Yiouzlemedes (Cheese and Mastic Pastries) Recipe


Nutrition

Cal/Serving: 110
Daily Value: 6%
Servings: 30

Balanced, Low-Sodium
Vegetarian, Peanut-Free, Tree-Nut-Free, Soy-Free, Fish-Free, Shellfish-Free
Fat3g5%
Saturated2g8%
Trans0g0%
Carbs17g6%
Fiber0g1%
Sugars10g0%
Protein3g6%
Cholesterol13mg4%
Sodium83mg3%
Calcium51mg5%
Magnesium4mg1%
Potassium20mg1%
Iron1mg3%
Zinc0mg2%
Vitamin A75IU2%
Vitamin C0mg0%
Thiamin (B1)0mg5%
Riboflavin (B2)0mg5%
Niacin (B3)1mg3%
Vitamin B60mg1%
Folic Acid (B9)19µg5%
Vitamin B120µg1%
Vitamin D0µg0%
Vitamin E0mg1%
Vitamin K1µg1%
Fatty acids, total monounsaturated1g0%
Fatty acids, total polyunsaturated0g0%
Have a question about the nutrition data? Let us know.

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Yiouzlemedes (Cheese and Mastic Pastries)
Vassilis Stenos

In Roumeli, in the center of Greece's mainland, yiouzlemedes are savory cheese-filled pastries. In Lesvos, on the other hand, the pastries are sweet and deliciously excessive. They are stuffed with cheese and mastic and sometimes sprinkled with still more cheese and ground mastic.

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INGREDIENTS

For the syrup :

  • 1 1/2 cups water
  • 1 1/2 cups sugar
  • 2 teaspoons strained fresh lemon juice

For the pastry :

  • 2-2 1/2 cups all-purpose flour, plus more for the work surface
  • 1/2 teaspoon salt
  • 1/2 cup water, plus more as needed
  • 2 tablespoons extra-virgin Greek olive oil

For the filling :

  • 1 large egg, beaten lightly
  • 1 cup crumbled fresh myzithra cheese
  • 1/2 teaspoon ground cinnamon
  • 1/4 teaspoon mastiha (mastic) crystals
  • 1/4 teaspoon sugar

For the pastries :

  • All-purpose flour, for the work surface
  • Olive oil or another vegetable oil, for frying
  • 1/2 cup finely crumbled fresh myzithra or anthotyro cheese
  • Ground cinnamon, to taste

DIRECTIONS

For the syrup :

Combine the water and sugar in a medium-sized saucepan and heat over medium heat. As soon as the syrup begins to boil, reduce the heat to medium-low, add the lemon juice, and simmer for 10 minutes. Remove from the heat, set aside, and let cool.

For the pastry :

Lightly dust a work surface with flour.

In a medium-sized bowl, combine 2 cups of the flour and the salt. Make a well in the center of the flour and pour the water and olive oil into the well. Little by little mix the flour into the liquid. Knead by hand, either on the work surface or in the bowl, until a stiff, smooth dough forms. This will take about 10 minutes. Add a little more flour or water if necessary during kneading if the dough seems either too loose and sticky or too stiff. (The pastry may also be made in the bowl of an electric mixer outfitted with a dough hook.)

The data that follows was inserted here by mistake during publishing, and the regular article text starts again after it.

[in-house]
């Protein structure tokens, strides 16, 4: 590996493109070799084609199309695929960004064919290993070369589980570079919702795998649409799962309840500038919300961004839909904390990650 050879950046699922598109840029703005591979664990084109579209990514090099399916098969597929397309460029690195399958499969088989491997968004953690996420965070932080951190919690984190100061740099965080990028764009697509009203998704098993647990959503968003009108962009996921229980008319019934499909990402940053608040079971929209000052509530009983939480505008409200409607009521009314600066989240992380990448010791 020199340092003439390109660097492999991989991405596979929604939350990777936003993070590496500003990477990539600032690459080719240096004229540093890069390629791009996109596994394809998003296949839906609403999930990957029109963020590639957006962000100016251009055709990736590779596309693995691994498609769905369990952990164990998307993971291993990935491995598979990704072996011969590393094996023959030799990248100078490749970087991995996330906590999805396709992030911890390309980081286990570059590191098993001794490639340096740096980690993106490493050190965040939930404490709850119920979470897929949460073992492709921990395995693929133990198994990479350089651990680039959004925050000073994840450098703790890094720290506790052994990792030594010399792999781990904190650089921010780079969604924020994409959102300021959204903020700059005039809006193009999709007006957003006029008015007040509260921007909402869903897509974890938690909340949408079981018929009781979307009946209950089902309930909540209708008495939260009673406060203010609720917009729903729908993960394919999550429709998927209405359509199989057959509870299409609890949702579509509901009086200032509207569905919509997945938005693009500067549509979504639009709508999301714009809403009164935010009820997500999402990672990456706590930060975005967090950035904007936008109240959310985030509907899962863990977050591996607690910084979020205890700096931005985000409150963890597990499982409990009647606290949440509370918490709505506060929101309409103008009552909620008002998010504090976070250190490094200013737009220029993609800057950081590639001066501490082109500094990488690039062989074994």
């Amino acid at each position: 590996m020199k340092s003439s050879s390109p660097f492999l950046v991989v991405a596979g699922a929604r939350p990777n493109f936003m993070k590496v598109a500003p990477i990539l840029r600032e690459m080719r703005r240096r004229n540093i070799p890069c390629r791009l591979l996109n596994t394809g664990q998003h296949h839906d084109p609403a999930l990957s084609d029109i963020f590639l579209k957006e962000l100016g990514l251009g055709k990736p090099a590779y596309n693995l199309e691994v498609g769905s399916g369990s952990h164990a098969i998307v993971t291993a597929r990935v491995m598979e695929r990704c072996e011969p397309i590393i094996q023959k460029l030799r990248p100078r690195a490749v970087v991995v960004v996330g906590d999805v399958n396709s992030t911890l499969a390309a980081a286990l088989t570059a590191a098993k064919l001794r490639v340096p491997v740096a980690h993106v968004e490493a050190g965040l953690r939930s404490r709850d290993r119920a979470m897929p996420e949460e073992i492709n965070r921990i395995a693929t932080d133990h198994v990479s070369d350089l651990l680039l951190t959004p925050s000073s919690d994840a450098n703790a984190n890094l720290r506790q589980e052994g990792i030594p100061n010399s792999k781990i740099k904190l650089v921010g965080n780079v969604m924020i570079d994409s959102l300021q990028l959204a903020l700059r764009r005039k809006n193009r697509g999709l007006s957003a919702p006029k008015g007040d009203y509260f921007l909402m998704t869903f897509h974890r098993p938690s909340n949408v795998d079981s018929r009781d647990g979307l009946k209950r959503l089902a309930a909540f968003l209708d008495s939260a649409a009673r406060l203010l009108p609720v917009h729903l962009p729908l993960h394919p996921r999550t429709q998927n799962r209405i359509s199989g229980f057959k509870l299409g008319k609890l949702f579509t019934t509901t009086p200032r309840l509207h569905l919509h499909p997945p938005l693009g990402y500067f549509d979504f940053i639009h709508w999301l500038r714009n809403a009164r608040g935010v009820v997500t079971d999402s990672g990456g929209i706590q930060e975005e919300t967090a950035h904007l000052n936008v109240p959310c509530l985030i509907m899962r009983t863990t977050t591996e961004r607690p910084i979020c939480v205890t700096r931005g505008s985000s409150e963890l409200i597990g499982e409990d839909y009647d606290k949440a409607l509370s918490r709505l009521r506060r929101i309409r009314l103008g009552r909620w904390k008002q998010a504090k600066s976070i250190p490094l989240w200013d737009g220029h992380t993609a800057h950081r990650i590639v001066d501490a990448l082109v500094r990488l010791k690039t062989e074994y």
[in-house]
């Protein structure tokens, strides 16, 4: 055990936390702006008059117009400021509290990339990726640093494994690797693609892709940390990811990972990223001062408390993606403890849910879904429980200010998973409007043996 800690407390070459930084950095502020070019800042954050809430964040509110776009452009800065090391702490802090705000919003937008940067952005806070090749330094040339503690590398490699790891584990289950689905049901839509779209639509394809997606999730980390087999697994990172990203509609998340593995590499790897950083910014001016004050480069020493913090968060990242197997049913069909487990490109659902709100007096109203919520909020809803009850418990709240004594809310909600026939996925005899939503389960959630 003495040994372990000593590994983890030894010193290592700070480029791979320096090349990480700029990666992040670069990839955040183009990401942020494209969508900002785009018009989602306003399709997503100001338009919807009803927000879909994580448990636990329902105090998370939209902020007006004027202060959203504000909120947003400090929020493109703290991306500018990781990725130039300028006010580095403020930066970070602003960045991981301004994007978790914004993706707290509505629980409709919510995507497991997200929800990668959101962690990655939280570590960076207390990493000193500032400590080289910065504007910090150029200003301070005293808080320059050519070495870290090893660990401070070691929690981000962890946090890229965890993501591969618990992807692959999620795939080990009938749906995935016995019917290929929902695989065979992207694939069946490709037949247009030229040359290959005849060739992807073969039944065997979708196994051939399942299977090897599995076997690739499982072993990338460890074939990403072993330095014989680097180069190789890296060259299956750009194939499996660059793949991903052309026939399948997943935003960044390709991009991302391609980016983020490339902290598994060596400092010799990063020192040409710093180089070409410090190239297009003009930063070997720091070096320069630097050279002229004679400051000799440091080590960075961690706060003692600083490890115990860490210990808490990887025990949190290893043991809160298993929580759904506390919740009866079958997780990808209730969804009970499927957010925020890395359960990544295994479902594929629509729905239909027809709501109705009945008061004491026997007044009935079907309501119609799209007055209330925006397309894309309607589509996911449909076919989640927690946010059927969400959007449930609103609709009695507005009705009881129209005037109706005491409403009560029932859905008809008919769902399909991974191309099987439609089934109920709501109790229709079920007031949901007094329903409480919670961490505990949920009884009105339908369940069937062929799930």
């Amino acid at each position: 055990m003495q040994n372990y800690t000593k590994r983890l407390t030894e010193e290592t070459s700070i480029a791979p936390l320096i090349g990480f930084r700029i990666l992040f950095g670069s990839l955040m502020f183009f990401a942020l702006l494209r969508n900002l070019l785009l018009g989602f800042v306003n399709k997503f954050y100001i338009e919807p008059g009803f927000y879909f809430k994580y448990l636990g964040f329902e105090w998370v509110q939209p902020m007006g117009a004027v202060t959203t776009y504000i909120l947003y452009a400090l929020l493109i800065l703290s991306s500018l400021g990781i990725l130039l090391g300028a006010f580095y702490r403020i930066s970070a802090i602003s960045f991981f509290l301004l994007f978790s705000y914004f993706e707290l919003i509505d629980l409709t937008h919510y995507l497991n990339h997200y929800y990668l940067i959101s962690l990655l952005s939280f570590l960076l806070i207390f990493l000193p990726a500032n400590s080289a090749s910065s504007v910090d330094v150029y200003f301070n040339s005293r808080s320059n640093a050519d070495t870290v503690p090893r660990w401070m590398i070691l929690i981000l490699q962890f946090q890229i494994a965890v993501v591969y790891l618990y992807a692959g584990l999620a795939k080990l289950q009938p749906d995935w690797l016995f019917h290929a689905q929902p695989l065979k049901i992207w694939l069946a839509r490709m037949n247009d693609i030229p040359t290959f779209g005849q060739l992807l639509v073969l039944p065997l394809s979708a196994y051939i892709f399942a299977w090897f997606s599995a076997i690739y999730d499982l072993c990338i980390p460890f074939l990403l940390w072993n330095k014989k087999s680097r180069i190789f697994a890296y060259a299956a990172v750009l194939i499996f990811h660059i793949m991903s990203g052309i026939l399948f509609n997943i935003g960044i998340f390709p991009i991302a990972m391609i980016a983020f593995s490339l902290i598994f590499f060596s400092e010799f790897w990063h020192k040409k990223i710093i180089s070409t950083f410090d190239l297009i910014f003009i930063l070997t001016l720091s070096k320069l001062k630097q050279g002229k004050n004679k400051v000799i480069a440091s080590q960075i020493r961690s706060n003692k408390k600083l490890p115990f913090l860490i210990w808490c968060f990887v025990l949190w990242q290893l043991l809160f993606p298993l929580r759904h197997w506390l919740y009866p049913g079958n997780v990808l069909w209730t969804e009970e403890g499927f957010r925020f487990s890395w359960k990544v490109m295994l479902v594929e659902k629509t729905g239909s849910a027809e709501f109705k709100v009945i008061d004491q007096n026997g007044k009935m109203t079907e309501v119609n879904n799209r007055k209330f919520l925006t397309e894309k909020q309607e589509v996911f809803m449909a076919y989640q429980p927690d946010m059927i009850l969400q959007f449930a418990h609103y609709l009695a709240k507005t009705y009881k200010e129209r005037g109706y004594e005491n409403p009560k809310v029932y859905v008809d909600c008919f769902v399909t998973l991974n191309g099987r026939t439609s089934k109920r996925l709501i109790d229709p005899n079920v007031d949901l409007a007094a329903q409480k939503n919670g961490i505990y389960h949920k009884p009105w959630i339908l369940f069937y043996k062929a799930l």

For the filling :

Combine the egg and cheese in a small bowl and mix in the cinnamon. In a mortar with a pestle, pound the mastic with the sugar. Stir into the filling.

For the pastries :

Divide the pastry dough into 2 balls. Lightly flour a work surface. Pat down the first ball and roll it out with a lightly floured rolling pin to a circle about 20 inches in diameter. Using a glass or round cookie cutter about 3 inches in diameter, cut circles out of the dough. Place 1 teaspoon of the filling on each circle, then fold over to form a half-moon. Pat down the edges with your fingertips or more decoratively with a fork to seal. Collect the remaining dough, knead it, and roll it out again. Continue cutting out circles and filling them until the dough and filling are used up.

Heat about 2 inches of oil in a large, heavy frying pan over medium-high heat. When the oil is very hot, fry the yiouzlemedes, a few at a time, in the hot oil, turning once, until golden on both sides. Remove with a slotted spoon and let drain on paper towels. Place on a large serving platter and drizzle generously with the sugar syrup. Dot with the crumbled cheese and sprinkle with cinnamon. Serve immediately.

Recipe Details

Adapted from "The Country Cooking of Greece" by Diane Kochilas (Chronicle Books, 2012)

Servings: 30
Cuisine: Greek

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